Celebrating Puerto Rico's Coffee Harvest

Arts & Culture

The Maricao Coffee Festival is an annual event held for three days over a weekend in mid-February

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The end of the growing season in Puerto Rico is celebrated with "La Fiesta Del Acabe" roughly translated it means the festival at the finish. Even if you would not usually consider yourself a coffee fan, there is much more to the festival that is worth visiting for, and after sampling a ‘corto’ cup of local Puerto Rican coffee topped with cinnamon even the hardiest tea drinking Brits would be converted to coffee for life.

Growing coffee crops in the Porta del Sol (West Region) town of Maricao first began in 1755, the coffee industry soon flourished and in the decades leading up to the turn of the twentieth century Maricao, and the whole of Puerto Rico, was experiencing a golden age for coffee exports.

Although the caffeine economy slipped away after that, the region is now experiencing a resurgence with the growing interest in ethically sourced and artisan coffee, as also seen with the rise in specialty coffee shops in San Juan.

Woman Harvesting Coffee

We first noticed the Maricao Coffee festival in the pages of the Lonely Planet guidebook, a book so widely read that you would expect the festival to attract tourists from far and wide, but that was not the case.

In fact it seemed we were the only people at the festival without extensive family ties to the town and surrounding area. We believe that the festival has been able to retain its authenticity and mountain-seclusion because Maricao is a small rural town in the South West of the island, nestled in a valley between rolling mountains of this fertile coffee growing region and the only option for getting to the festival, to some it may seem like too a long drive from San Juan.

The journey is an adventure in itself, travelling from San Juan takes approximately three hours, possibly more if you decide you are worldly enough to travel without GPS or a smartphone. This also allows for rest stops and occasionally taking the wrong turn on the country roads – which are only partially signposted and more frequently used by animals than cars. Local people are friendly enough to help with directions but Spanish is a necessity here.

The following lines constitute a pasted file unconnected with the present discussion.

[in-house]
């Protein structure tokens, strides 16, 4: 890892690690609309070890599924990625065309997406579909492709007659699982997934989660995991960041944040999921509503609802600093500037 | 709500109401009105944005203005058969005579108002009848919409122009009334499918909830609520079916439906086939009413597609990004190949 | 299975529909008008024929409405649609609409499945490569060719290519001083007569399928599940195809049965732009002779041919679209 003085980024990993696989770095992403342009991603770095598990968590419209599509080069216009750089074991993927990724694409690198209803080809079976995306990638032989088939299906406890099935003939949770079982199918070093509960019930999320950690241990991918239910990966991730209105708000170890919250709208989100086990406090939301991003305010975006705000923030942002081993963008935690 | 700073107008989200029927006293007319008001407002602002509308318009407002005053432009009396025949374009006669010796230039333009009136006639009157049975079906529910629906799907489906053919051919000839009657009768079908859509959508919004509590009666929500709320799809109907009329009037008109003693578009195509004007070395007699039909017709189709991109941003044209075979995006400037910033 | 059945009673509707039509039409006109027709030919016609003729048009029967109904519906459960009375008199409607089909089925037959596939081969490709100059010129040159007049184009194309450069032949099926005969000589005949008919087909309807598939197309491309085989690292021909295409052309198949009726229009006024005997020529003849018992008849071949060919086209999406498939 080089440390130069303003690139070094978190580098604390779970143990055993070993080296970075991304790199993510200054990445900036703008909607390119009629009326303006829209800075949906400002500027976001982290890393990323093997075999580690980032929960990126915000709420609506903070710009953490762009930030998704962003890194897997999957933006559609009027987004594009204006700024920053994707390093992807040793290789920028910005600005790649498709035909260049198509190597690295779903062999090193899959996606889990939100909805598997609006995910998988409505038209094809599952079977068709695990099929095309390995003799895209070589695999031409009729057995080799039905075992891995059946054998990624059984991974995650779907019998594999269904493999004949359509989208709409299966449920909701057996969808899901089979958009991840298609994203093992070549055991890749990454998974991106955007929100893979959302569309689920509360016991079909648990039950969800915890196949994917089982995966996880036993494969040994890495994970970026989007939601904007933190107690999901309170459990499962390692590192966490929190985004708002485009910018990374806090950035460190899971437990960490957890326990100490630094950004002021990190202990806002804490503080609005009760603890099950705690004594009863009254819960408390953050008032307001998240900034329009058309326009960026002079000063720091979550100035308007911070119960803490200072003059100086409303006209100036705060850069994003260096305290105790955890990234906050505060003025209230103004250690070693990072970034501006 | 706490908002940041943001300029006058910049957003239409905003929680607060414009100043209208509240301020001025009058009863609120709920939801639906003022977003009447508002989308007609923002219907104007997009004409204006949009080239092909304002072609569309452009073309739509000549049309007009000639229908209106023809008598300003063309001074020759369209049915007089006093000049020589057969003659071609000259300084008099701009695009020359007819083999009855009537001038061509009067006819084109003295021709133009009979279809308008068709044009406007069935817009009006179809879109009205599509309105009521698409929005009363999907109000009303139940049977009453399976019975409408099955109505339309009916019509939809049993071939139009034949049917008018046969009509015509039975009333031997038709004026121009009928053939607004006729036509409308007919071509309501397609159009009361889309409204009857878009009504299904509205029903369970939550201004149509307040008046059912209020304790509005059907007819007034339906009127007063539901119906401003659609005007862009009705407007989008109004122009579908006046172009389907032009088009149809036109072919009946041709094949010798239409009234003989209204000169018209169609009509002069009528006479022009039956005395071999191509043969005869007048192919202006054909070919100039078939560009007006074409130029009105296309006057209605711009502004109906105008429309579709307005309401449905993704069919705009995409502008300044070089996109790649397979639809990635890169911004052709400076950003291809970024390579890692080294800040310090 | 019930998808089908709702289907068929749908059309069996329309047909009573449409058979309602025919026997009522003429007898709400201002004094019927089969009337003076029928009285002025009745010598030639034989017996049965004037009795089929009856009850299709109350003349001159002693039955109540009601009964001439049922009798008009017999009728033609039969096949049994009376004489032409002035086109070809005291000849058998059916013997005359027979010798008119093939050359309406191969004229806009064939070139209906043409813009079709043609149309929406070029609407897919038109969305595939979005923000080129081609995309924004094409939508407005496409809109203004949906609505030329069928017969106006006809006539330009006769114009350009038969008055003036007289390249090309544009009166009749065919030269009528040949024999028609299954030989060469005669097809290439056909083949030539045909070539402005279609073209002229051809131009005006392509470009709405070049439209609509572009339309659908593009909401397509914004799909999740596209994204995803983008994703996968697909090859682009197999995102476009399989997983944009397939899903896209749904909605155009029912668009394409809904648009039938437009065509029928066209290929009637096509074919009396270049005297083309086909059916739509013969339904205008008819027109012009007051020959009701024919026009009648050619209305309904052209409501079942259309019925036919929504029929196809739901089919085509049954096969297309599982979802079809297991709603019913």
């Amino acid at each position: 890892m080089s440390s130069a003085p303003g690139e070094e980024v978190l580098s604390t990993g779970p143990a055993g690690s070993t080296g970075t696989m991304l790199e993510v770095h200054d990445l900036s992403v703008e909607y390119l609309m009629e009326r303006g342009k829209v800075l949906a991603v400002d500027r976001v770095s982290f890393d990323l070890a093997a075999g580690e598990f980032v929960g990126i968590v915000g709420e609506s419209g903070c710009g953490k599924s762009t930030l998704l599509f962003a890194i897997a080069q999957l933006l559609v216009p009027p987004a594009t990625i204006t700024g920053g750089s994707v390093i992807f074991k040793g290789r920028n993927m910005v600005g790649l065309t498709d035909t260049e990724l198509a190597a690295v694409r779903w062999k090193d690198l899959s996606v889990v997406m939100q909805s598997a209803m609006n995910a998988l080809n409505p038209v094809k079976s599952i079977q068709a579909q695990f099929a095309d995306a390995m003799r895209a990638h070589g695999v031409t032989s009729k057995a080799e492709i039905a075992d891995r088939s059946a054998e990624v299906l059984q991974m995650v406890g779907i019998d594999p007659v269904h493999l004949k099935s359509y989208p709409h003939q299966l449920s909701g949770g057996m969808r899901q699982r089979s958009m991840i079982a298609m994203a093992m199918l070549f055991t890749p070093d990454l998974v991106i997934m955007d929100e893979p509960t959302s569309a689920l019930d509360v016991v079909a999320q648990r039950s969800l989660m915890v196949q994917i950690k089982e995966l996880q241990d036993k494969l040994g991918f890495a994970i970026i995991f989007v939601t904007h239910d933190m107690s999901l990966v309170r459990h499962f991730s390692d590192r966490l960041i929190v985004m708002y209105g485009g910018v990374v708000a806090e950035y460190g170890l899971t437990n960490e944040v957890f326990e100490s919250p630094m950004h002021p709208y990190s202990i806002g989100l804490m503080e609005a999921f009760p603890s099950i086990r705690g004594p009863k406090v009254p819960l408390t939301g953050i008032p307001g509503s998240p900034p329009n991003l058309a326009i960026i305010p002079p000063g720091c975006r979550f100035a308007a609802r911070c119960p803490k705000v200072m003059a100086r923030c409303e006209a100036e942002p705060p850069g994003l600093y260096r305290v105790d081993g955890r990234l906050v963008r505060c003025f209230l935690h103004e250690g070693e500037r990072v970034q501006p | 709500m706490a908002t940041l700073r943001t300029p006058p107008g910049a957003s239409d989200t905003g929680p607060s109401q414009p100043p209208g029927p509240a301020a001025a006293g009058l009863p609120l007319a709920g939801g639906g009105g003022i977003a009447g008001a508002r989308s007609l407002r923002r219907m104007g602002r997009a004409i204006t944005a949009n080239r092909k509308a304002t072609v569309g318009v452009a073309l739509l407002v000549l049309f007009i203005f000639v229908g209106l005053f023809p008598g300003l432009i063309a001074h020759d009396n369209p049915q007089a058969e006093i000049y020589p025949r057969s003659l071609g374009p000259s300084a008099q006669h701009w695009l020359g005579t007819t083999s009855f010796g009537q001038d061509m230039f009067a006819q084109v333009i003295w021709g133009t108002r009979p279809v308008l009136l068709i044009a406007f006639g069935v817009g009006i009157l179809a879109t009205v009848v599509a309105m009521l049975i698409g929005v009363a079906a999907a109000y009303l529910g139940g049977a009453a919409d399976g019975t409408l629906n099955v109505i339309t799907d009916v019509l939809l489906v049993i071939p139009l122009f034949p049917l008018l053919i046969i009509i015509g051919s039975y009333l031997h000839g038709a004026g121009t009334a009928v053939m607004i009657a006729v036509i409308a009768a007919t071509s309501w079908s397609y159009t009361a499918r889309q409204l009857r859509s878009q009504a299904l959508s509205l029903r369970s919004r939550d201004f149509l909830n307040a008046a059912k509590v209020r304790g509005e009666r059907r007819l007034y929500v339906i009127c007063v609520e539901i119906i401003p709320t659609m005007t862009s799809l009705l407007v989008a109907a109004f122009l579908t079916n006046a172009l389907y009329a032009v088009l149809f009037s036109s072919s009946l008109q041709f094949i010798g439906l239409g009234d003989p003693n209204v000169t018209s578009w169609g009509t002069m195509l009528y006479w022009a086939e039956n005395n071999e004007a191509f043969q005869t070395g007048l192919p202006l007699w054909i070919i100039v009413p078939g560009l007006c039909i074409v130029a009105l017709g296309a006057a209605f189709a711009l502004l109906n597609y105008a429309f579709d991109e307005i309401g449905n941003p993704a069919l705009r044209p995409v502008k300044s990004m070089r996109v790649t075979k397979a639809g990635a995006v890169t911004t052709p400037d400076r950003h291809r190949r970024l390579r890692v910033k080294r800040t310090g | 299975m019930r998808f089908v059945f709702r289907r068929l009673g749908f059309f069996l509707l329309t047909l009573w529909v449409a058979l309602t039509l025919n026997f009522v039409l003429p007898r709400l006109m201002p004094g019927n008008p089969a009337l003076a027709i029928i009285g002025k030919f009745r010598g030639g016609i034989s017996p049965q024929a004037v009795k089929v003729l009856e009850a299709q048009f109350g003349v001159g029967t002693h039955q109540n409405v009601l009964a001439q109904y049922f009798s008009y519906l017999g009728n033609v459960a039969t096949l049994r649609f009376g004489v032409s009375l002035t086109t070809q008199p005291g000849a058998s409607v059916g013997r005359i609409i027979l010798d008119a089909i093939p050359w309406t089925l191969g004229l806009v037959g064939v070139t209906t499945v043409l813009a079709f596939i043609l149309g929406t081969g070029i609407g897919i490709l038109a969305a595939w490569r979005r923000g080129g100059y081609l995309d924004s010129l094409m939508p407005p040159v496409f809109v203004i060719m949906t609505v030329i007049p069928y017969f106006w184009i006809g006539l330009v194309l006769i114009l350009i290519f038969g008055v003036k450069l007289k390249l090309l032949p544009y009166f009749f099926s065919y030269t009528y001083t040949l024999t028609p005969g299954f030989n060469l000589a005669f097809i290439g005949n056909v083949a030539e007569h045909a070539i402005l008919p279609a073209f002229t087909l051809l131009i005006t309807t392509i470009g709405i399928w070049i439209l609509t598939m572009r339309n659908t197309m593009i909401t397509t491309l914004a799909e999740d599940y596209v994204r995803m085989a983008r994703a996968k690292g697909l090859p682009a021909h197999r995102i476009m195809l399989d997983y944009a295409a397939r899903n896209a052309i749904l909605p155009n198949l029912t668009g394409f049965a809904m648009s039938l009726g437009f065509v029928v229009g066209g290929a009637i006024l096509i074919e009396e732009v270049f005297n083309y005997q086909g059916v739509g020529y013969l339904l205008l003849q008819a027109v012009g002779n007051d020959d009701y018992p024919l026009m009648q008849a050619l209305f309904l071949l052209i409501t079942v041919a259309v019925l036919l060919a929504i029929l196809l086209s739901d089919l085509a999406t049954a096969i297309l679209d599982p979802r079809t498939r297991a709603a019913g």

Taking in the Ruta Panoramica and the Ruta 123 with their breath-taking views, their Caribbean charm and sheer cliff drops, will all be part of your festival experience.

Once you get to the festival, ignore the home-made car park signs at the bottom of the hill and wait until you have passed the baseball stadium where the festival is being held, I promise you will regret the walk and the inflated prices if you don’t. 

Mountains in Coffee Growing Region of Puerto Rico

Expect the food on offer at the festival to be a true display of Puerto Rican cuisine with businesses having travelled from across the region to sell their wares. This includes the staples of pork, rice, beans and Mofongo cooked in authentic recipes and old fashioned Puerto Rican sweets such as banana brittle and rum lollipops. There are also less conventional but equally delicious international offerings such as Nutella frappes.

Of course there could be a whole article written about the coffee itself, the crowning glory of your day trip to Maricao, but in short, this is the real deal. The flavors are robust, the scent of coffee beans and the sound of baristas brewing their next cup fills the air - Starbucks would be quaking in their boots.

All of the local coffee providers have their own booths and hand out free sample cups for you to taste. Even the full cups only cost a dollar, are you listening Starbucks?

Entrance to Maricao Festival

Once you have had your fill of coffee and tasty food, retreat to watch or dance to the live salsa bands playing throughout the day on the central band stand area. 

The music resonates around the festival as festival goers  slowly get more weary - and loose. There is a real family atmosphere, full of children, parents and grandparents - many of whom had brought their own coolers, umbrellas and chairs to set up camp by the bandstand. 

Vendors are also selling crafts, paintings, clothes, jewelry and other souvenirs. While most stall sellers still speak basic English it is respectful to try even your most broken Spanish. 

The Maricao Coffee festival feels very local-centric, a celebration of the industry that sustains this region, with only a handful of tourists at most. It is a must visit if you happen to be visiting Puerto Rico during February and is a welcome respite from the hustle and bustle of the San Juan Metro Area.

Maricao Coffee Festival